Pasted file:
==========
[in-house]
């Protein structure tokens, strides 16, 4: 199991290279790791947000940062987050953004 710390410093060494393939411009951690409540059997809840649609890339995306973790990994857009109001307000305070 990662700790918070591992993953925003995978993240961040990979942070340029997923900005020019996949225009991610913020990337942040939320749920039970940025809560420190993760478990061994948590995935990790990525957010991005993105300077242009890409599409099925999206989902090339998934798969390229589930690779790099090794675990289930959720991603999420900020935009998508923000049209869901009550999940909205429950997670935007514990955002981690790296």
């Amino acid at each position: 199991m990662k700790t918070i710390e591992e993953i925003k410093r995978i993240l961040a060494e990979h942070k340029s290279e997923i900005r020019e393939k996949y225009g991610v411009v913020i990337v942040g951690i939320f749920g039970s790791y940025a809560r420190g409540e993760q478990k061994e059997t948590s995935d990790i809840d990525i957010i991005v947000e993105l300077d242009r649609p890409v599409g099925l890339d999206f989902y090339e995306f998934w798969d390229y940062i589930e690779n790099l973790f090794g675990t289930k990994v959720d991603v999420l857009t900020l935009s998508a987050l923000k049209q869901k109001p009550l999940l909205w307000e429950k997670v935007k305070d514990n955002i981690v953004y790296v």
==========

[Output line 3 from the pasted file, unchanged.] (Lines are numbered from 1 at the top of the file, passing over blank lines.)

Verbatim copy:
């Amino acid at each position: 199991m990662k700790t918070i710390e591992e993953i925003k410093r995978i993240l961040a060494e990979h942070k340029s290279e997923i900005r020019e393939k996949y225009g991610v411009v913020i990337v942040g951690i939320f749920g039970s790791y940025a809560r420190g409540e993760q478990k061994e059997t948590s995935d990790i809840d990525i957010i991005v947000e993105l300077d242009r649609p890409v599409g099925l890339d999206f989902y090339e995306f998934w798969d390229y940062i589930e690779n790099l973790f090794g675990t289930k990994v959720d991603v999420l857009t900020l935009s998508a987050l923000k049209q869901k109001p009550l999940l909205w307000e429950k997670v935007k305070d514990n955002i981690v953004y790296v």